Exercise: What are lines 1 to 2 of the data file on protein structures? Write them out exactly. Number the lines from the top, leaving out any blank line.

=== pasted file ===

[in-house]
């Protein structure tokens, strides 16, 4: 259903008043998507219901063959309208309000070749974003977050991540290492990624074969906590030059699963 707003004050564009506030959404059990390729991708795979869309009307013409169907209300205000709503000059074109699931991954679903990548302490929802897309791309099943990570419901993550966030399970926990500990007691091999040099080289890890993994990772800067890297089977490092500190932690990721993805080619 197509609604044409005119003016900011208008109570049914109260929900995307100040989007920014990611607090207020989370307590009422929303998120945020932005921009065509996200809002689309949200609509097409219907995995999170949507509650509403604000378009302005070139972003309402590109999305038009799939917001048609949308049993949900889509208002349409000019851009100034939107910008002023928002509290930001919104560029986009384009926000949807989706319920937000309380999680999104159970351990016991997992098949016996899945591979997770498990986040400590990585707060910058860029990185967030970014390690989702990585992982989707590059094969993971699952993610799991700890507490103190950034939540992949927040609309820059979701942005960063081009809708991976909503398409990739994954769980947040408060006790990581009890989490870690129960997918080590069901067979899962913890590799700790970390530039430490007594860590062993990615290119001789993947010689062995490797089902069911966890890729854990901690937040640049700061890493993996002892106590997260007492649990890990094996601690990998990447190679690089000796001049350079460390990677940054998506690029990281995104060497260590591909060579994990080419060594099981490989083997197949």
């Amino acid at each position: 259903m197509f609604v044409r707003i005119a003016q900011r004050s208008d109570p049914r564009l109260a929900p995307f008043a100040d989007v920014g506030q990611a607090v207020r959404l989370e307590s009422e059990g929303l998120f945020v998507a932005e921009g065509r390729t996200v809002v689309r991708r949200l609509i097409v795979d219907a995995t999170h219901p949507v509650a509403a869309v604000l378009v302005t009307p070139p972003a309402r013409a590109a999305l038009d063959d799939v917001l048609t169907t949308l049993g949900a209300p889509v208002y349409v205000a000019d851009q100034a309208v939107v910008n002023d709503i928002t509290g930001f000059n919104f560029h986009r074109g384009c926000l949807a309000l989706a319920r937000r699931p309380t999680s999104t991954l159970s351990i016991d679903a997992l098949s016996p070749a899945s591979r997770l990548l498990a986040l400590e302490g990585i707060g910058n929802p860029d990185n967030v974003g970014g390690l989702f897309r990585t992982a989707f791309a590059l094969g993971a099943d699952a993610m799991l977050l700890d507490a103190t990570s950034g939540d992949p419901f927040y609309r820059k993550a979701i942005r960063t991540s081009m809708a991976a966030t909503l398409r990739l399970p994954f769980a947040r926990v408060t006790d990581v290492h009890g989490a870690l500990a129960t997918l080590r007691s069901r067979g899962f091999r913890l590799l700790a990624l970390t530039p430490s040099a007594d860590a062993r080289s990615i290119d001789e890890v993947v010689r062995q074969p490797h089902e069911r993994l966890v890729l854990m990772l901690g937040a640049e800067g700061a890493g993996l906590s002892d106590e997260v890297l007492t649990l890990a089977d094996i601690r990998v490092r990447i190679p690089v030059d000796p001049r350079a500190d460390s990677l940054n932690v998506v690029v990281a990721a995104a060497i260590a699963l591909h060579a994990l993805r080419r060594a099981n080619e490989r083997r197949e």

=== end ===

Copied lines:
[in-house]
């Protein structure tokens, strides 16, 4: 259903008043998507219901063959309208309000070749974003977050991540290492990624074969906590030059699963 707003004050564009506030959404059990390729991708795979869309009307013409169907209300205000709503000059074109699931991954679903990548302490929802897309791309099943990570419901993550966030399970926990500990007691091999040099080289890890993994990772800067890297089977490092500190932690990721993805080619 197509609604044409005119003016900011208008109570049914109260929900995307100040989007920014990611607090207020989370307590009422929303998120945020932005921009065509996200809002689309949200609509097409219907995995999170949507509650509403604000378009302005070139972003309402590109999305038009799939917001048609949308049993949900889509208002349409000019851009100034939107910008002023928002509290930001919104560029986009384009926000949807989706319920937000309380999680999104159970351990016991997992098949016996899945591979997770498990986040400590990585707060910058860029990185967030970014390690989702990585992982989707590059094969993971699952993610799991700890507490103190950034939540992949927040609309820059979701942005960063081009809708991976909503398409990739994954769980947040408060006790990581009890989490870690129960997918080590069901067979899962913890590799700790970390530039430490007594860590062993990615290119001789993947010689062995490797089902069911966890890729854990901690937040640049700061890493993996002892106590997260007492649990890990094996601690990998990447190679690089000796001049350079460390990677940054998506690029990281995104060497260590591909060579994990080419060594099981490989083997197949």